The Hutong is a really cool place hidden amidst the traditional alleyways of the capital. Run by expats for expats and guests of Beijing, it offers a very impressive range of classes, from life drawing to knitting, passing by all possible Asian cuisines and healthy habits. I first came here about a year ago for a series of classes in … building websites, run by wonderful Susie Hart. So indirectly, the Hutong is also to blame for the existence of this very blog. I returned to The Hutong at the end of August to attend the Tea Lounge tea tasting workshop. It is held twice a month, lasts two hours and costs 160 RMB.
The Hutong crew features an impressive number of guys who enjoy a good brew – passionate tea enthusiasts, many of them running their own tea businesses. Joel Shuchat is one of them. He hosted the Tea Lounge this time.
The ad for this class says that “participants are introduced to 6 teas processed in different styles from varying Chinese regions. They learn to taste, brew and select various teas. While tasting delicious teas they are taught the history and mythology that is infused in each cup of Chinese tea“.
As many ads, this one does carry a bit of exaggerated promice. Firstly, tasting all six main varieties of Chinese tea is difficult having just two hours, provided you want to do it in a relaxed atmosphere and have a bit of talk in between the sips. We had enough time to taste four different teas : one green tea, Long Jing; two oolongs, Tie Guan Yin and Dan Cong; and one raw Pu Er. Secondly, do not expect the whole history and mythology to be squeezed into the two-hours tasting session, mission impossible. But you will definitely learn a fair amount of stuff from a very knowledgeable guy. Thirdly, be prepared that “learning to brew” will not be by doing but by watching, although you will have all necessary tips and tricks to repeat the experience at home.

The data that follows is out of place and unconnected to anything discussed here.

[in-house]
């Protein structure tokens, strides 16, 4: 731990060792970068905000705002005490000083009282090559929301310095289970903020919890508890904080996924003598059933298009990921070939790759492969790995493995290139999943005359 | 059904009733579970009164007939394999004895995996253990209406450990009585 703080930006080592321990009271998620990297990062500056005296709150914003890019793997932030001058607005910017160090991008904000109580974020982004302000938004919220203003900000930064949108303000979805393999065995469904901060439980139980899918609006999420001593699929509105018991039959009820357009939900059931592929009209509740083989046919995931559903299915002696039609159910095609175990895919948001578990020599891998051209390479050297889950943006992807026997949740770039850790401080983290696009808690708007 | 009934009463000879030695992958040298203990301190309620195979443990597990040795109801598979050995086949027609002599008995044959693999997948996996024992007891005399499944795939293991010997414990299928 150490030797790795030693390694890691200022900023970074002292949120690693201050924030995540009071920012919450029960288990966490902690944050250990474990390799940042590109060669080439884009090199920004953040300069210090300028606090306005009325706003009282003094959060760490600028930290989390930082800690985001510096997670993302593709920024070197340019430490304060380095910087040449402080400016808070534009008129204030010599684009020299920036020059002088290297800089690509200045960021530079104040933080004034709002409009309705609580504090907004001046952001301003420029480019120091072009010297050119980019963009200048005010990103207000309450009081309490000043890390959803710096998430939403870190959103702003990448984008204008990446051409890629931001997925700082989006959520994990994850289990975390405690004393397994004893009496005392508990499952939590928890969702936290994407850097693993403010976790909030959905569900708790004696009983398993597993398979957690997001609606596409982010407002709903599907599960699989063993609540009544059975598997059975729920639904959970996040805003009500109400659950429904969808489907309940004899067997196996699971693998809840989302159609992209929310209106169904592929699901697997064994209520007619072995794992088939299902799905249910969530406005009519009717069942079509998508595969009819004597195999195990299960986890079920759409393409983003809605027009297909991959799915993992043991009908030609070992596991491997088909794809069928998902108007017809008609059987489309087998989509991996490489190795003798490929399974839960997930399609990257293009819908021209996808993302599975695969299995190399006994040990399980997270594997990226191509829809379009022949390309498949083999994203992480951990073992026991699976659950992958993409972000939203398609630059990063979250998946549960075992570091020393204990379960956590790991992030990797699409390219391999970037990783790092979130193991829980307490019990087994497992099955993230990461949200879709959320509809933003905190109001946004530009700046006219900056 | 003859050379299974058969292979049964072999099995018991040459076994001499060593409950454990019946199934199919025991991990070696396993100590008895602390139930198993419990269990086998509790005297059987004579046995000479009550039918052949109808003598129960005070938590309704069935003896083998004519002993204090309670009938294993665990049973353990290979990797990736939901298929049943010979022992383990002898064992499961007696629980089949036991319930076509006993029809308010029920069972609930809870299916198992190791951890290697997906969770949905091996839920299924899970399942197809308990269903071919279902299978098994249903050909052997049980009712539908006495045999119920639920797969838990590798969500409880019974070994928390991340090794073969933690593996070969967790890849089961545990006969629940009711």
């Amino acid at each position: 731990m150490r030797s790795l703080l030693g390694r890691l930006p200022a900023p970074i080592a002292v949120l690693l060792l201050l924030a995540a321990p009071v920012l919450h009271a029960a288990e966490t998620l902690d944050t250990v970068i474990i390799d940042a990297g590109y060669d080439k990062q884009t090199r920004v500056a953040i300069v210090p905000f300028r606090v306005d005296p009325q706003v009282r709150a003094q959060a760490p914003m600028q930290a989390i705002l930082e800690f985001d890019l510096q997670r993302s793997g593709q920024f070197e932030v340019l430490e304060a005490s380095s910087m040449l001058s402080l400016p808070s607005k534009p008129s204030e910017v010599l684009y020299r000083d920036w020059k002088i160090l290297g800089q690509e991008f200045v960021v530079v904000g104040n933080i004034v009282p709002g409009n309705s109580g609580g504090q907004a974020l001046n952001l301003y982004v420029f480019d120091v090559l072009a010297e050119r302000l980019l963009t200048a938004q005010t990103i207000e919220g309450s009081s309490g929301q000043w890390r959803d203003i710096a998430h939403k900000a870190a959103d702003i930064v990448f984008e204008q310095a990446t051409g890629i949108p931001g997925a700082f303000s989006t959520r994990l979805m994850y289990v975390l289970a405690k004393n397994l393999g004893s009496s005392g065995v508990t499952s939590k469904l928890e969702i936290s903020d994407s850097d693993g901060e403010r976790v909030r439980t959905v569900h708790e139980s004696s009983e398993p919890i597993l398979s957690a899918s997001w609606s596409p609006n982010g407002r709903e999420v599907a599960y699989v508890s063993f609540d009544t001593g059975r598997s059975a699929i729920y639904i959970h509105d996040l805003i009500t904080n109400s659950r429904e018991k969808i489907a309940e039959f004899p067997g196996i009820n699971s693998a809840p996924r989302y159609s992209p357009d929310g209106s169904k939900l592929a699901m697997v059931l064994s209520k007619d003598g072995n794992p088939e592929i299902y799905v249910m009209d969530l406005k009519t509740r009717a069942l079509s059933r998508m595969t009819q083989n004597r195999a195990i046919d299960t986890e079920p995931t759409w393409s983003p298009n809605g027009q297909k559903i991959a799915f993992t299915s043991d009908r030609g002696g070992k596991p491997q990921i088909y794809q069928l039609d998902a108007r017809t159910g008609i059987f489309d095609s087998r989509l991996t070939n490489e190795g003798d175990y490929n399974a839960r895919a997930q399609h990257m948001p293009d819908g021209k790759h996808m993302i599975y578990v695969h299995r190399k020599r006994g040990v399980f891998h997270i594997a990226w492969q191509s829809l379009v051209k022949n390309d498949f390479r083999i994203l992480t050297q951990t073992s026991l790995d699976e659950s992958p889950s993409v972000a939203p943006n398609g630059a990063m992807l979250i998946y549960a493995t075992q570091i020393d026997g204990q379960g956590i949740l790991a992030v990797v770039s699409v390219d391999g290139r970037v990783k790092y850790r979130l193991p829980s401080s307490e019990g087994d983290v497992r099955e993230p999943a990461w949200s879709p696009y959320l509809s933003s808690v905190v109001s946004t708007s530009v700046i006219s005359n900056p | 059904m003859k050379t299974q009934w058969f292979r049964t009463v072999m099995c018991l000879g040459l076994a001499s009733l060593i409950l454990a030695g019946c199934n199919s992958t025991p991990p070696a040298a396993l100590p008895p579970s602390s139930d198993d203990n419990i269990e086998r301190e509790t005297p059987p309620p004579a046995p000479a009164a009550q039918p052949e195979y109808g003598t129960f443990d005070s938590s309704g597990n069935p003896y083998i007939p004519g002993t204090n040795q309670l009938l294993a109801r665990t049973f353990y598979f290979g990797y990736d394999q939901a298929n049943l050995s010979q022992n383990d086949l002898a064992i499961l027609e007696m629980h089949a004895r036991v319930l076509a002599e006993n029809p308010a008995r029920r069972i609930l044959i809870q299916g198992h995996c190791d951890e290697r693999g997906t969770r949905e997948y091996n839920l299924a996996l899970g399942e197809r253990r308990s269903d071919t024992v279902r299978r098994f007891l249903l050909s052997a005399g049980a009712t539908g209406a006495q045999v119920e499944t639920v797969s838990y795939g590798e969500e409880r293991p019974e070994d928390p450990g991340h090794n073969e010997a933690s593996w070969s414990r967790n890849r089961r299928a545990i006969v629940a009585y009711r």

But the most important promise was held : all the teas we tasted were delicious and of excellent quality. I found the choice of teas and the order in which they were presented quite pertinent. I also appreciated that the tasting was a rather “unceremonious”, relaxed and informal discussion with enough room for the exchange of tasting impressions and for a free flow of questions and anwsers… Recommend it.